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ARENAPUA

The Torygraph - House prices can keep rising only if the Government backs mass buy to let

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It's been a good weekend so far with articles implying the house price march isn't sustainable, with this one from the telegraph and the times I talking about the death of buy to let for the amateur landlord.

http://www.telegraph.co.uk/investing/buy-to-let/oxford-academics-house-prices-can-keep-rising-government-backs/

 

Quote:

 The fact that we cannot sensibly expect those trends to continue as they have for much longer may tell us many things. Not least over what we ought to expect to happen to house prices in future. They can keep rising only if we keep moving this quickly towards a mass private renting future.

 

Fact is the populace will simply never accept the idea of mass renting. It would mean the giving up of the most fundamental British aspiration..

 

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1 hour ago, ARENAPUA said:

. They can keep rising only if we keep moving this quickly towards a mass private renting future.

 

Whilst i like Dorling and his central observation that housing is in a bubble, if we went to an all renting scenario then yield would still dictate prices should be lower.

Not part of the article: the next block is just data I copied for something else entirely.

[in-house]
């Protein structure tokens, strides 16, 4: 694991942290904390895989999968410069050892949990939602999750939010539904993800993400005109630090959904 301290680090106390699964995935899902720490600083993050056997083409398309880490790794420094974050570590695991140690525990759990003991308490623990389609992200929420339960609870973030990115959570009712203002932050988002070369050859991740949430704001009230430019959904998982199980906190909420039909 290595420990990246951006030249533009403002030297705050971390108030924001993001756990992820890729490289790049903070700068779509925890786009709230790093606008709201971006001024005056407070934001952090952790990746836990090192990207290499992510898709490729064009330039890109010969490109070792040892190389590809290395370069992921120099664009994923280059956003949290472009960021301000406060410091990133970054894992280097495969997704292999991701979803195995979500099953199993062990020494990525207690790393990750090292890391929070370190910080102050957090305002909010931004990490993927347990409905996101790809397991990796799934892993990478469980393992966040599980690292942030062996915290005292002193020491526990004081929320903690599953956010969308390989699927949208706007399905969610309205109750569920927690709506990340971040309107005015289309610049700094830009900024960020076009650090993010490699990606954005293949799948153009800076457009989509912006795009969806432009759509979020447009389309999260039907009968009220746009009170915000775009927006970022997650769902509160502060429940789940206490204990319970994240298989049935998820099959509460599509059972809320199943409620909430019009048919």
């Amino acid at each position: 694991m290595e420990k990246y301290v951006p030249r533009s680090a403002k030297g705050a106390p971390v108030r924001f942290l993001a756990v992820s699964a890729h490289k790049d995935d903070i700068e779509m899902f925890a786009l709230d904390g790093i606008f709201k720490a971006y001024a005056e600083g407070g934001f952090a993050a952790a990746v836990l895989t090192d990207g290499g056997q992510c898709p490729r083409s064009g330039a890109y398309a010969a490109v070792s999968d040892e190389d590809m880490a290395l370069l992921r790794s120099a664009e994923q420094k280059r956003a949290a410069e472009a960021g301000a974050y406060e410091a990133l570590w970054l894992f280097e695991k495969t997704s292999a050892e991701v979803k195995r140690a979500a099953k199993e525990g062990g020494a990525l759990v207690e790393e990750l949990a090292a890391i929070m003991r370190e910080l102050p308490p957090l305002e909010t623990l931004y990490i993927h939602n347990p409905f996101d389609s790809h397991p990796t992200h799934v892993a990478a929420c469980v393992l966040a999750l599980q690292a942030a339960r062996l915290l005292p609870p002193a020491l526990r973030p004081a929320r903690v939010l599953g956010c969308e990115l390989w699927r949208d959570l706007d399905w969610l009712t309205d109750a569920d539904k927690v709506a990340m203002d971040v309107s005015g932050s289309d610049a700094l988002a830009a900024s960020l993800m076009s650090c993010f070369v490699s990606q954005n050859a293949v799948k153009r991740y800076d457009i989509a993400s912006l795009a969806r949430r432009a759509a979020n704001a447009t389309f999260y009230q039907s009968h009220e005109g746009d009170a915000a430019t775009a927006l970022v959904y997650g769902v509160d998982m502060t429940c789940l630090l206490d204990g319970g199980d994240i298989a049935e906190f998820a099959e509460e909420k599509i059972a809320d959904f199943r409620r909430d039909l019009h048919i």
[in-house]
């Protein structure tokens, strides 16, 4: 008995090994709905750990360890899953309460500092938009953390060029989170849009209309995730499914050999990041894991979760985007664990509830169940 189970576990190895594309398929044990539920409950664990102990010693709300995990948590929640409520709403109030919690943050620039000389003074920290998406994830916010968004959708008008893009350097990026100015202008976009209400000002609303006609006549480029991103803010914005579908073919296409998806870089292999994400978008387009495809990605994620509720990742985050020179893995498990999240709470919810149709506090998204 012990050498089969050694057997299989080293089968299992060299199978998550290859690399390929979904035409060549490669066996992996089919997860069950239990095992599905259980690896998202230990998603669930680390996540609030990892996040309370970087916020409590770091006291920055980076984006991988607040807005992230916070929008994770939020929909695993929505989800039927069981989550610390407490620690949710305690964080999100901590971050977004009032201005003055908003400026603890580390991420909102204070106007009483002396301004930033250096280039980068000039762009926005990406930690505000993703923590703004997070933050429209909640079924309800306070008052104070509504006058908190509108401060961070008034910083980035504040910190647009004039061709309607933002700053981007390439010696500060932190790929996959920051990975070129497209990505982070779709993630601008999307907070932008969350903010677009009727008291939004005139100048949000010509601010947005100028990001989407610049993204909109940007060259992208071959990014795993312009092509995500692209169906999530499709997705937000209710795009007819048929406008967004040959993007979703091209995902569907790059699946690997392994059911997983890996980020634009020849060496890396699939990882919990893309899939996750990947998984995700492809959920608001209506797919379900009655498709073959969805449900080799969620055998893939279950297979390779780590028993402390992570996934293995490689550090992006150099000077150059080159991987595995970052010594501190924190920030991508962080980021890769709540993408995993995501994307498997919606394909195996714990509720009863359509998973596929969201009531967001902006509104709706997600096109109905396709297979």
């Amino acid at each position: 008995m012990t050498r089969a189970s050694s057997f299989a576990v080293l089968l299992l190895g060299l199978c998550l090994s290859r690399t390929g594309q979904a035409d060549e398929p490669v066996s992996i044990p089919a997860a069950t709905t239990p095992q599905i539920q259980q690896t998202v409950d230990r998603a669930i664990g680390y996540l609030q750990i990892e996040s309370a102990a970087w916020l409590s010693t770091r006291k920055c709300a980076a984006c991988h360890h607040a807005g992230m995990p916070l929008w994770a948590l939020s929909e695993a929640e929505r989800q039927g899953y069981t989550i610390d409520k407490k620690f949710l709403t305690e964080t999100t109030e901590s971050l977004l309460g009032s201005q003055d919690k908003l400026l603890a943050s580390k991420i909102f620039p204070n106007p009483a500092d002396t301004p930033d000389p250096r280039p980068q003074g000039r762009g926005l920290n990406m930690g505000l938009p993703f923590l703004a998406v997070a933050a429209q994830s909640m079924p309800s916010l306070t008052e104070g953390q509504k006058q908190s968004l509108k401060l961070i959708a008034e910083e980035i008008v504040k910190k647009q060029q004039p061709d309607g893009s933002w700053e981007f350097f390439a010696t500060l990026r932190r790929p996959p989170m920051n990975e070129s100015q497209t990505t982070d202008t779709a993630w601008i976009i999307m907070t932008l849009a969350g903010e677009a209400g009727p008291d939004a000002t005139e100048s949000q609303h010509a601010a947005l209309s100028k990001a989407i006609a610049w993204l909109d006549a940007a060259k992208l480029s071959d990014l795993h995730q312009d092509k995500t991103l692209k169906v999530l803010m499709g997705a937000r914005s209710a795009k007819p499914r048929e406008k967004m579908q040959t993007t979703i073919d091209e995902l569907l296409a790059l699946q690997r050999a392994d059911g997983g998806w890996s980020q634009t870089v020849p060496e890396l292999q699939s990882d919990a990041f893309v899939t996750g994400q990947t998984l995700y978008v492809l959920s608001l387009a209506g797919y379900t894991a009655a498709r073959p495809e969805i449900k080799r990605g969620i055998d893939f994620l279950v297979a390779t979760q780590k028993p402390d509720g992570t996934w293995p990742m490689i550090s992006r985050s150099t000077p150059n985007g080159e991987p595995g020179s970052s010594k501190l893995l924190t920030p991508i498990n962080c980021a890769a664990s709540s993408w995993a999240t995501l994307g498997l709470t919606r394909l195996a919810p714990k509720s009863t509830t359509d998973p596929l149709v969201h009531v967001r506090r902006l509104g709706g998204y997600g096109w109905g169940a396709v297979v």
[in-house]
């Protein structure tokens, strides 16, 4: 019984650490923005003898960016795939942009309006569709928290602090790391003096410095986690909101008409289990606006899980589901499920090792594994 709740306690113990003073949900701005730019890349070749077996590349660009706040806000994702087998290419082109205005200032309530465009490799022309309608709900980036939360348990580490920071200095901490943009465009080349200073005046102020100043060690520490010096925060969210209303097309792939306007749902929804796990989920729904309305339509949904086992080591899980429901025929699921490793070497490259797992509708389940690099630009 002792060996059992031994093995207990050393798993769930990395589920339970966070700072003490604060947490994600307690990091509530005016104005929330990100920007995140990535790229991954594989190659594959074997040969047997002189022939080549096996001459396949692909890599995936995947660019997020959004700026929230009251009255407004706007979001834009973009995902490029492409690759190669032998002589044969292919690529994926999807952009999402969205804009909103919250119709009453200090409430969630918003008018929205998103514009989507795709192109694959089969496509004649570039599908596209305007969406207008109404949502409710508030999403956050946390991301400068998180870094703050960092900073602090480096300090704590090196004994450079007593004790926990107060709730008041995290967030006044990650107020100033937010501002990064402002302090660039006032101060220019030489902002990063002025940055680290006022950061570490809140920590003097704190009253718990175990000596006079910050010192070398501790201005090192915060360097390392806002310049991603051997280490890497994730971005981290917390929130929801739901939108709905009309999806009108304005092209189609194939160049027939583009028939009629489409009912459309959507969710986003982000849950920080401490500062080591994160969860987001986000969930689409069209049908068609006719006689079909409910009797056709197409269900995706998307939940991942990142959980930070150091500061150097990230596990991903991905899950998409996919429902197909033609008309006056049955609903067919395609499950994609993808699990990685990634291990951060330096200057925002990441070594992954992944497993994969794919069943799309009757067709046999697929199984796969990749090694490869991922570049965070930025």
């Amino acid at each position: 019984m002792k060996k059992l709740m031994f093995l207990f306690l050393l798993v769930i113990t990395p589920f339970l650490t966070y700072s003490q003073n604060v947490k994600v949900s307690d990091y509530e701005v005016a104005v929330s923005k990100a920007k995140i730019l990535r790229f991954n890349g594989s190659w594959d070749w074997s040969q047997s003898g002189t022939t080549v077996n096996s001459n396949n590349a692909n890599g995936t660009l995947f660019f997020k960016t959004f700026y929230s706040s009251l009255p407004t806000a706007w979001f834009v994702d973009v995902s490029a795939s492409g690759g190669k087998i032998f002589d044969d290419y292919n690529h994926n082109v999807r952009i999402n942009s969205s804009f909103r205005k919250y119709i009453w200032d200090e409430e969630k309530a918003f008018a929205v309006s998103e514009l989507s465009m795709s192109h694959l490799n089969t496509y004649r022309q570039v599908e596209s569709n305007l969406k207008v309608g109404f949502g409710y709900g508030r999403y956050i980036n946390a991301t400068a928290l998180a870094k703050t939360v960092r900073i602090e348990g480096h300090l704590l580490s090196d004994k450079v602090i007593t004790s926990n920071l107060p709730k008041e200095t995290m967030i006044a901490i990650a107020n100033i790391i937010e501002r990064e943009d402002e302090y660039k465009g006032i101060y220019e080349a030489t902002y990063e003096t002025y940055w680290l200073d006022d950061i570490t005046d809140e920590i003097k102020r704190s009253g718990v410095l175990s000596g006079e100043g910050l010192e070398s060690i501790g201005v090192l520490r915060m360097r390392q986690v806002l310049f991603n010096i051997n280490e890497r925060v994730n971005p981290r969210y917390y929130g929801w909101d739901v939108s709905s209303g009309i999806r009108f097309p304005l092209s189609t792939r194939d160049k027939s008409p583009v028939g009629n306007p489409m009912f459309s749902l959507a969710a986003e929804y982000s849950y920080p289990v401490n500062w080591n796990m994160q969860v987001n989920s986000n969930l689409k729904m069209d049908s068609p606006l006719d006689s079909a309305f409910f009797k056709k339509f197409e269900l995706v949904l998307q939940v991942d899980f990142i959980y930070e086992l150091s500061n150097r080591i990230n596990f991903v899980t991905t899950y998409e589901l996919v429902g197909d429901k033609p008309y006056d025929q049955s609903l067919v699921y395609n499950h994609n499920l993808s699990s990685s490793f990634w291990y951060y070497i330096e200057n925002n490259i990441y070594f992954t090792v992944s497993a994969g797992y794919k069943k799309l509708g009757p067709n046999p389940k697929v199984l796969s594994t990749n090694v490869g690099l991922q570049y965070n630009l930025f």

But maybe he's making a cruder point then this and trying to soften people up to the need for lower house prices by saying 'your children will never own a house'.

Edited by Si1

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30 minutes ago, Si1 said:

Whilst i like Dorling and his central observation that housing is in a bubble, if we went to an all renting scenario then yield would still dictate prices should be lower.

But maybe he's making a cruder point then this and trying to soften people up to the need for lower house prices by saying 'your children will never own a house'.

Yelds would be looked at from a different perspective. An investment bank would run this as a business and have much lower capital cost and in fact a better rental product, rather than a mish mash of terraced houses, flats and ill purposed properties with 5 different mortgages. 

I'd imagine rental costs would decline too. 

Imagine this, corporate ownership and mass rental market might in fact lower house prices. 

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Quote